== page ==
Fracking should be banned because it is
incompatible with the UK's climate targets, according to the
cross-party House of Commons Environmental Audit Committee
committee's report has been rushed out in
advance of a series of parliamentary votes this afternoon on the
Infrastructure Bill. Ten MPs have tabled
amendment to the bill that would ban
fracking "in order to reduce the risk of carbon budgets being
This amendment also has cross-party support: it
is backed by former Conservative environment secretary
Caroline Spelman along with two other
Conservatives, five Labour MPs and one each for the Liberal
Democrats and the Greens.
The Labour Party says it will block UK fracking
unless the government agrees to a series of
environmental conditions set out in a
separate amendment to the Infrastructure Bill.
The committee report and parliamentary votes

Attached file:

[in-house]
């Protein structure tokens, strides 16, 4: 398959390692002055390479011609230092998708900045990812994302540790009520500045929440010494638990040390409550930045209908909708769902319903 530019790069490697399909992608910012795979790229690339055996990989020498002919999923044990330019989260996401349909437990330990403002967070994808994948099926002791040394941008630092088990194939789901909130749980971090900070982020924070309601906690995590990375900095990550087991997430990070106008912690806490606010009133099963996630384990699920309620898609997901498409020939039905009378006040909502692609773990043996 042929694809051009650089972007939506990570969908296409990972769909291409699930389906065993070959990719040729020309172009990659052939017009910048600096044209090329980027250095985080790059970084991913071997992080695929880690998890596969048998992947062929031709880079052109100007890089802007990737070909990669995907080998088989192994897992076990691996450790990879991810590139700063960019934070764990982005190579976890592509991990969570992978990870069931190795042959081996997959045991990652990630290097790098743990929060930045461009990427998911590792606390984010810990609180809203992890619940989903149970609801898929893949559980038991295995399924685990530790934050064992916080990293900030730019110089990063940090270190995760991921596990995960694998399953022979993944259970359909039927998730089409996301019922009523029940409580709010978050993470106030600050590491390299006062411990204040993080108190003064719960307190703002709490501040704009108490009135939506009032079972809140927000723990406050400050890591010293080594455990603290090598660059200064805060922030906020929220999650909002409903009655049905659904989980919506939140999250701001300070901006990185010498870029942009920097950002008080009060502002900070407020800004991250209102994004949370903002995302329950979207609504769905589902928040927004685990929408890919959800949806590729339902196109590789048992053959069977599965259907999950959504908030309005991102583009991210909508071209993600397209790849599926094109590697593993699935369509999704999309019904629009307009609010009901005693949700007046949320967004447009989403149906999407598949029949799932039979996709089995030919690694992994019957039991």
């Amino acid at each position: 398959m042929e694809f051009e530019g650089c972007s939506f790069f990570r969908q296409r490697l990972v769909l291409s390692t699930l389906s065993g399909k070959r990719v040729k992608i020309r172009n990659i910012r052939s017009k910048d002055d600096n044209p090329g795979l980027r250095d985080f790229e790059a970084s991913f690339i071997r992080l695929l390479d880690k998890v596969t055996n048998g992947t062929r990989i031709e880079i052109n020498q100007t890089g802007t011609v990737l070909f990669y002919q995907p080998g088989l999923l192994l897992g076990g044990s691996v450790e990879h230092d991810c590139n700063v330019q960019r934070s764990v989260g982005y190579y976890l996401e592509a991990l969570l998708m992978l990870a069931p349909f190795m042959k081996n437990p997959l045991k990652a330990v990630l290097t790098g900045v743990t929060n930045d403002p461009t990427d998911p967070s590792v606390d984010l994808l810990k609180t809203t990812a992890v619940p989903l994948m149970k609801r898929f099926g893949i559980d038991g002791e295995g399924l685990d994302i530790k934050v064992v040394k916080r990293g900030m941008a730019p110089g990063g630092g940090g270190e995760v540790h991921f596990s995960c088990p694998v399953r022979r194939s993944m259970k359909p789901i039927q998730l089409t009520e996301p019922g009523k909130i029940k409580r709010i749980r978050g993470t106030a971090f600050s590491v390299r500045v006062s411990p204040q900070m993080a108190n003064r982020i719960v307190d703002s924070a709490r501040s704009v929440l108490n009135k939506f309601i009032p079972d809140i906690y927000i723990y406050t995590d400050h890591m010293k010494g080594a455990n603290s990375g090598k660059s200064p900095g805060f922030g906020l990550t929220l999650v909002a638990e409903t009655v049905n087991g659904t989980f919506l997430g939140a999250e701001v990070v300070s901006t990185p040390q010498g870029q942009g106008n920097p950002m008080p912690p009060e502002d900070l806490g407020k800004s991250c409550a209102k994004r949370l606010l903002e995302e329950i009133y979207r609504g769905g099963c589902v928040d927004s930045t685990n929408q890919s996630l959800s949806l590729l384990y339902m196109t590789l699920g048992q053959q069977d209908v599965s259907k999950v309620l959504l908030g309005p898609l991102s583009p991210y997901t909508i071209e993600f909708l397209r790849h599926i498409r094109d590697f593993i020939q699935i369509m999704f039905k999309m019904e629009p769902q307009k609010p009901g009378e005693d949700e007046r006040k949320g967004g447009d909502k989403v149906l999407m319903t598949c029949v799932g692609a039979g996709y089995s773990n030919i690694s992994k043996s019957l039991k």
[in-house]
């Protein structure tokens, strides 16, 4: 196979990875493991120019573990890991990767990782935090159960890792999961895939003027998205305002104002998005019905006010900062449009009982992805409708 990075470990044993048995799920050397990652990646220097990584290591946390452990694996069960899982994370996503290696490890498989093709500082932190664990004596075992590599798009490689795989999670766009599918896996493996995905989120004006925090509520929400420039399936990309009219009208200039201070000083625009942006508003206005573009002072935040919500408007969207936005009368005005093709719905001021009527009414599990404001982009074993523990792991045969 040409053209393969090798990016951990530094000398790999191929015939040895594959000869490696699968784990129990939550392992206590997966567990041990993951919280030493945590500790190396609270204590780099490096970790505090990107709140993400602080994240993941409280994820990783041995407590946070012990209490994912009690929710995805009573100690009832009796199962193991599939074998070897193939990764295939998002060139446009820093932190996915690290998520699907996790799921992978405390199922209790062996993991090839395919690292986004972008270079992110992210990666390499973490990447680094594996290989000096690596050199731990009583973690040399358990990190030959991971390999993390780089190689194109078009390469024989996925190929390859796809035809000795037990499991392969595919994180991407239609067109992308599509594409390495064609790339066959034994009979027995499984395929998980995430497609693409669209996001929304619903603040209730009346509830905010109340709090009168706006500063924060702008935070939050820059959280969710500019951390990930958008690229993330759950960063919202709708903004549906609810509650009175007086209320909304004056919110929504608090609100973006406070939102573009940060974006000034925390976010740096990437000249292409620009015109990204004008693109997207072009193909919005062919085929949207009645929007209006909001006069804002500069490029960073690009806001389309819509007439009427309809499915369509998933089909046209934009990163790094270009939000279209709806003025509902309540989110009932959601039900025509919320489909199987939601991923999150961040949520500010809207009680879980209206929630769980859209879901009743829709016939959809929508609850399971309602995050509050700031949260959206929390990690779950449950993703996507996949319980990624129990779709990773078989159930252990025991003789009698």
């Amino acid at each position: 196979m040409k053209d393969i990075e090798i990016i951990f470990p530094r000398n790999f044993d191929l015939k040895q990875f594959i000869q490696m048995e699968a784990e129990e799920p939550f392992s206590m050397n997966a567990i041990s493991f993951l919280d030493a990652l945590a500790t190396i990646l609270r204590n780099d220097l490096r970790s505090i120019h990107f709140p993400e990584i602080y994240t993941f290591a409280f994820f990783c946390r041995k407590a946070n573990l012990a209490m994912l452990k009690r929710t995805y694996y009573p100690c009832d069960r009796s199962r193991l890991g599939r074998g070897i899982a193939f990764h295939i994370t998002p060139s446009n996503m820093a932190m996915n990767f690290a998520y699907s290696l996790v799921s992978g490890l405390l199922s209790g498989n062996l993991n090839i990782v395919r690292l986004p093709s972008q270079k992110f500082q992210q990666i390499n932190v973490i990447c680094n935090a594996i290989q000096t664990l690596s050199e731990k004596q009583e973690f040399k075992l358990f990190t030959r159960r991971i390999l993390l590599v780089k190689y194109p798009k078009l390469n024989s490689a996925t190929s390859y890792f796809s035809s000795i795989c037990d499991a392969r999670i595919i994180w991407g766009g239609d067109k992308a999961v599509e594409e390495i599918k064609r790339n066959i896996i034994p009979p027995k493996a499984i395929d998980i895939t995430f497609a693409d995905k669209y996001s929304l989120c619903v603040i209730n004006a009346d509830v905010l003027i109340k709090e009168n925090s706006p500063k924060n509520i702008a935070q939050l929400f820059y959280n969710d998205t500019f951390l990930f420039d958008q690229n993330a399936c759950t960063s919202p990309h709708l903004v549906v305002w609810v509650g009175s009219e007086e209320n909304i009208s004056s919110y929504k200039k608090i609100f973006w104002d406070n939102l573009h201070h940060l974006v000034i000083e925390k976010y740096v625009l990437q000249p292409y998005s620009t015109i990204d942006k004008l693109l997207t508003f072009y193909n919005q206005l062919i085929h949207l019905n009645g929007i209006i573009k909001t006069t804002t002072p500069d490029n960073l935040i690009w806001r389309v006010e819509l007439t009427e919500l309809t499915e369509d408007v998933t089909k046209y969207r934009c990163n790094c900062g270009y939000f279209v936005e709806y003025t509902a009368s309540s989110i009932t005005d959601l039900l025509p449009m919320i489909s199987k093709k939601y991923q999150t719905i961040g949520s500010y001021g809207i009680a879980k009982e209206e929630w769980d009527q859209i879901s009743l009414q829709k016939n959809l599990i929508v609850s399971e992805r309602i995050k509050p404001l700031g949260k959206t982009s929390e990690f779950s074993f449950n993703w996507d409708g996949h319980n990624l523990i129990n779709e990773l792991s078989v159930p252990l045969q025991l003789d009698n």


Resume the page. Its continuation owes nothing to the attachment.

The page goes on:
come at a crucial time for the nascent UK shale gas industry. It is
hoping to resume exploration activities, which have been on hold
since causing earth tremors in 2011.
Lancashire council's planning department
said exploratory fracking at two sites should not go ahead,
citing concerns over noise and traffic. The council's planning
committee was due to have voted on the plans this week until
Cuadrilla asked for more time.
Carbon Brief takes you through the EAC's conclusions
on fracking and the climate, and assesses the evidence behind its